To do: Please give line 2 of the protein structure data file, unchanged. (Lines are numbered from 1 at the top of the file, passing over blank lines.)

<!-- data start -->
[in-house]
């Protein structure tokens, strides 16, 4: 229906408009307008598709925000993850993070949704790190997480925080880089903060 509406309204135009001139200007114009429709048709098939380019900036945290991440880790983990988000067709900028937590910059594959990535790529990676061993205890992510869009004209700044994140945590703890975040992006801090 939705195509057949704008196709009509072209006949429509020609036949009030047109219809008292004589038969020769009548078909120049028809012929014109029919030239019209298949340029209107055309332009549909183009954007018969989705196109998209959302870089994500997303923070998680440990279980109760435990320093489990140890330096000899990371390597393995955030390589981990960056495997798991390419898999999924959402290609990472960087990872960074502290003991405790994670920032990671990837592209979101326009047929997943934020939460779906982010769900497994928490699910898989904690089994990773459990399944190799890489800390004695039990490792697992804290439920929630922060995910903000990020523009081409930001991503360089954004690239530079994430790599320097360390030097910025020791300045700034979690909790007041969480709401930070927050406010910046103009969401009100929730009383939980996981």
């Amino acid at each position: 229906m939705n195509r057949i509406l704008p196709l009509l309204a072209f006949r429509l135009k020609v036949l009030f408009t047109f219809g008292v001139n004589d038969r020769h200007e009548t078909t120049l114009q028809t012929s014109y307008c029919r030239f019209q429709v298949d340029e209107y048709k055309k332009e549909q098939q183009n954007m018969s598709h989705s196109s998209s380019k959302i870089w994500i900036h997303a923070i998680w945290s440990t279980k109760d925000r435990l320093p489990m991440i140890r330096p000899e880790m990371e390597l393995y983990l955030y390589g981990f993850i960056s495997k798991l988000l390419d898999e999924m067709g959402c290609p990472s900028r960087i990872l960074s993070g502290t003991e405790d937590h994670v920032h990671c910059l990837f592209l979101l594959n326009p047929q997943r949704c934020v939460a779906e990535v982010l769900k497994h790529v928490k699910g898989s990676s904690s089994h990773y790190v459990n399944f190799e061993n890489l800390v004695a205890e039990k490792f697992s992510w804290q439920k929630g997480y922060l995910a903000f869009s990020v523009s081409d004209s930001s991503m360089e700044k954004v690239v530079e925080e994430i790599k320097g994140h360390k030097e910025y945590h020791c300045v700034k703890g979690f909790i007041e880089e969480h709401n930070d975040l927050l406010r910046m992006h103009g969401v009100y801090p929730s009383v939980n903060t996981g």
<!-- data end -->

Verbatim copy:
């Protein structure tokens, strides 16, 4: 229906408009307008598709925000993850993070949704790190997480925080880089903060 509406309204135009001139200007114009429709048709098939380019900036945290991440880790983990988000067709900028937590910059594959990535790529990676061993205890992510869009004209700044994140945590703890975040992006801090 939705195509057949704008196709009509072209006949429509020609036949009030047109219809008292004589038969020769009548078909120049028809012929014109029919030239019209298949340029209107055309332009549909183009954007018969989705196109998209959302870089994500997303923070998680440990279980109760435990320093489990140890330096000899990371390597393995955030390589981990960056495997798991390419898999999924959402290609990472960087990872960074502290003991405790994670920032990671990837592209979101326009047929997943934020939460779906982010769900497994928490699910898989904690089994990773459990399944190799890489800390004695039990490792697992804290439920929630922060995910903000990020523009081409930001991503360089954004690239530079994430790599320097360390030097910025020791300045700034979690909790007041969480709401930070927050406010910046103009969401009100929730009383939980996981």